• thirdly I will test the viability to revisit the actual site for a public performance/event in autumn.

One key element for developing this towards a professional practice lies in pursuing residency applications and settings. My intention is to network by applying for relevant residencies during SYP and by using both application development and perhaps residency itself for articulating my professional practice as mobile toolkit.

The second element is constituted by articulating relevant and suitable forms of engagement for this work, its methodology and thus for myself as practising artist (in visual, textual and spoken form). I want this to further strengthen the ways in which I engage with others in this work and through this work (please see below under Audience for further details).

Audience

The work has public relevance and needs a public presence. Who this public in fact is besides a gallery-visiting audience (online/offline)needs further clarification. 

There are peers, curators, cultural practitioners as well academics across the fields of creative and performative practice, geography and social science as well as interested in PaR and methodology for whom the work has relevance. Engagement here will help to develop my artistic visibility within the field.

There is also an interested public for whom PaR, a methodological focus as well as the particular substantive focus of the work and its realisation will hold interest and relevance. These in part sit remotely for the time being, in future possibly also in relevant public/charitable artistic spaces and exhibition contexts.

Thirdly, there are passers-by and chancers-upon who encounter the work through its site-specificity. And while this isn’t an intended audience, they hover between participants and audience. I would like to consider a form of visibility in this general, distributed and possibly uninterested field also. 

Permissions for the time being are largely self generated: website space, social media access, the communication with existing networks and those to be developed; for the siting of an event/performance I would like to seek clearance with the landowner (although existing usage rights don’t necessarily require these).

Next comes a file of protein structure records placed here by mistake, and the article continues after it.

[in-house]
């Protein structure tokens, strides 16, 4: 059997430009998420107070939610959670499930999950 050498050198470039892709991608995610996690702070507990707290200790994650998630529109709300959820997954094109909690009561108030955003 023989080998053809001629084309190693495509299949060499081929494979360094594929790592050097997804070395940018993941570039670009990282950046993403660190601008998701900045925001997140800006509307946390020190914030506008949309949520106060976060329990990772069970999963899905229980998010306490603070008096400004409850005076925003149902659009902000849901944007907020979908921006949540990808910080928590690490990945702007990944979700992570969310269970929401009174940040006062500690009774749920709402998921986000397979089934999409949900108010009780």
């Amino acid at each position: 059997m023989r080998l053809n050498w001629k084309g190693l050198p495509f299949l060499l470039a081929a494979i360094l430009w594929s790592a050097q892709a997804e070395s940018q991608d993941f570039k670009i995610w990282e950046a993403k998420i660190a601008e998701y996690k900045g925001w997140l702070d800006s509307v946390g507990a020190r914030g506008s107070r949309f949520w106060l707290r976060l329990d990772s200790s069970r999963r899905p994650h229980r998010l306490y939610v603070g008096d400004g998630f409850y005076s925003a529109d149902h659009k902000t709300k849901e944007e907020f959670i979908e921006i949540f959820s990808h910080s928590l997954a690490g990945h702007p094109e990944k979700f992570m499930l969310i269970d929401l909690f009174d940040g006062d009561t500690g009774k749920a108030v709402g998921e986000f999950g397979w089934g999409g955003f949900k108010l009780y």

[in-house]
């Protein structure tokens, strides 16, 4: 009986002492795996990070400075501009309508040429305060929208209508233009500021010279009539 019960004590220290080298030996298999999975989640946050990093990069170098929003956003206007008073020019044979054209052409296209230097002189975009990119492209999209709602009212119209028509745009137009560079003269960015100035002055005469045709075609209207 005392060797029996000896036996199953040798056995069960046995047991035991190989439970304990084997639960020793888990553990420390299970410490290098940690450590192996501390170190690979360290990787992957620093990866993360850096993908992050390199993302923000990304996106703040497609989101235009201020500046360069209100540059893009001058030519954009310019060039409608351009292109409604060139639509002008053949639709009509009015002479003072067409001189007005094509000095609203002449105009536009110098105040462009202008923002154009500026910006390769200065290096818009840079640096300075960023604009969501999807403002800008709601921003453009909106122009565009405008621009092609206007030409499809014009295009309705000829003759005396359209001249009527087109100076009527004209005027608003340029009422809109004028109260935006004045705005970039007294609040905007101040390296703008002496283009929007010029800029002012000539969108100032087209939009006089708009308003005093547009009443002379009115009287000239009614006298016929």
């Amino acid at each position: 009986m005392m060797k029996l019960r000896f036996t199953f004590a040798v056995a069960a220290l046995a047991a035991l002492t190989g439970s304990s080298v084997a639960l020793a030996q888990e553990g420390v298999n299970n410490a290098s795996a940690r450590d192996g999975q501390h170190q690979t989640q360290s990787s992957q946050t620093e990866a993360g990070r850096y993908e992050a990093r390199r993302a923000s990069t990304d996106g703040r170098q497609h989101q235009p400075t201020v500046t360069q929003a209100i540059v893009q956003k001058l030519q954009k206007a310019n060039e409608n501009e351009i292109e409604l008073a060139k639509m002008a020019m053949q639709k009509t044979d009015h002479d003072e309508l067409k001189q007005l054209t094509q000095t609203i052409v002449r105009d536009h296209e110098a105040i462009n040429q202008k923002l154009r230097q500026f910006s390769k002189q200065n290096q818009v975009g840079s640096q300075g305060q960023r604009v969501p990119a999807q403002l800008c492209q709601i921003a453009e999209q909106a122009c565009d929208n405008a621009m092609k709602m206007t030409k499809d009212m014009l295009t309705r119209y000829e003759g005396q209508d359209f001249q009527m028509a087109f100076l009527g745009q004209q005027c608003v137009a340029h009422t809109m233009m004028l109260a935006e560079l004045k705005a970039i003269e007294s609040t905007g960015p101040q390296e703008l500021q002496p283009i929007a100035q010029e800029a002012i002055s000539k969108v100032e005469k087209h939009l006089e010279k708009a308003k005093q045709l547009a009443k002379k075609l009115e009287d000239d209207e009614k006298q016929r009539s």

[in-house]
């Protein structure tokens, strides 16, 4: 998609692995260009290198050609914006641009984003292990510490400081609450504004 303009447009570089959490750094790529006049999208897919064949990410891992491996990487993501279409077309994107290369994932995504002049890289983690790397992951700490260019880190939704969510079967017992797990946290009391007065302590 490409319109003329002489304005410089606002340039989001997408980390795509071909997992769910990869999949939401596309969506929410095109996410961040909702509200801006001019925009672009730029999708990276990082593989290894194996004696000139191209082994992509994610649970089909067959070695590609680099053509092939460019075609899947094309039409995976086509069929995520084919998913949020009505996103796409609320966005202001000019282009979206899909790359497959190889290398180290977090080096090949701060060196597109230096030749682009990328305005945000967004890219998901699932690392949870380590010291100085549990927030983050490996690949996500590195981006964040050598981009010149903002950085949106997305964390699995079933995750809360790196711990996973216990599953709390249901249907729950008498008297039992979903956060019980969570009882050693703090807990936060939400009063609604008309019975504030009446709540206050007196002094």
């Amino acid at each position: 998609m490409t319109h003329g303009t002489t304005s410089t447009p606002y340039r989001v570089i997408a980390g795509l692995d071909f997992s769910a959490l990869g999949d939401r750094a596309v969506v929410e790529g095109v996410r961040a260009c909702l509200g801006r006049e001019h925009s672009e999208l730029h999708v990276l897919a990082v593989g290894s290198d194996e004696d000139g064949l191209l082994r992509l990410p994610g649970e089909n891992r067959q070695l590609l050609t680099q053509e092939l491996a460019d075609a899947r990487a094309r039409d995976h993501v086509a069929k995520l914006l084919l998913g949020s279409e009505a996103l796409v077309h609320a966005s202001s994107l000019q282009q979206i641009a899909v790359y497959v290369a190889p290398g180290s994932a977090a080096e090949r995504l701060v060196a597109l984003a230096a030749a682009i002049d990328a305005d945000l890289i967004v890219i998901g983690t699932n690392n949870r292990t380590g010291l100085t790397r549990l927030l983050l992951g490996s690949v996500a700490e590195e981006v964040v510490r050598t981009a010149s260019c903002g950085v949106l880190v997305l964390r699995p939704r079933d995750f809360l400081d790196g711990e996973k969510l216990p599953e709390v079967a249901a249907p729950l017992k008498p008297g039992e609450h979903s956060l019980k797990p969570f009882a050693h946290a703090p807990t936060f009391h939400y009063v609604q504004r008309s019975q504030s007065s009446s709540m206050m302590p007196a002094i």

The tutorial was again inspiring and generative, I write the minutes as during Research, although they now need to fit within a set of Learning Objectives.

The discussion around audience is key, as is the question of distance to site, work, myself and audience. I propose to conduct SYP as series of research enquiries (rather than a to do list).

I add the respective sections (audience and site/distance) here, the report in full again below as attachment.

How to understand audience outside a gallery exhibition context?

Challenge of writing around the idea of SYP as exhibition.

This is a functional project plan: how does my practice fit within that and where does it really push at the boundaries.

For this plan, Rachel observes that the concern over audience is really the most interesting area to focus on it: Who is the audience and in what form does the work engage whom, how and where? The instructions and how to push the form between you and the audience; when do you want to be open and revealing; when quite closed and secretive.

If this work is relational, it is concerned with various relationship forms: actants, matters; public, private, reveal and conceal. The concern of the engagement plan is the how and why, and it can be bristly.

At the provocative end, Rachel suggests that I could argue that the material is in fact the audience, seeing the new materialist and post-humanist aspects of the work.

If I stay here, in this place, my teenage home, longer, how does the village figure in relationship to the work: not quite as audience but as marker, as reference. 

[While I was making the work of course too] The village book as narrative and a contribution of my work (with an instruction to build a drawing machine) for its culture section. ‘The village would love to know about the mysterious woman who goes to the wood’.

R: And in years to come people will look back at these instructions as a point in the lineage.

The village not as audience but it rubs along it; there is something generous with how the village is towards me as the only one visible person of our family.

Current research/site work:

I clipped three empty sketchbook pages underneath the fir (and this is where the PaR workshop was really useful: to try out that research/object line); I have only been three times since I left it there ten days ago (the dynamics of the whole site have changed, besides the horseflies). I built a cover for myself, this little shelter with almost nothing, and this works. This is a durational work across this time. 

The site as a site for installing the work from last Winter: in May for the installation may be all that it has been. It may not work as a public event this autumn as initially envisaged.

R: To raise a question: for you and others who work with site is the big question: where is the work? What is the work? And a lot of people will only ever see the documentation. There are the audio pieces too but they are of the site, don’t necessarily need to be experienced in site.

Where is the site, where is the work, where is the audience? Is the engagement with you, the site the work and the question of how it works in proximity to the site. (27:00)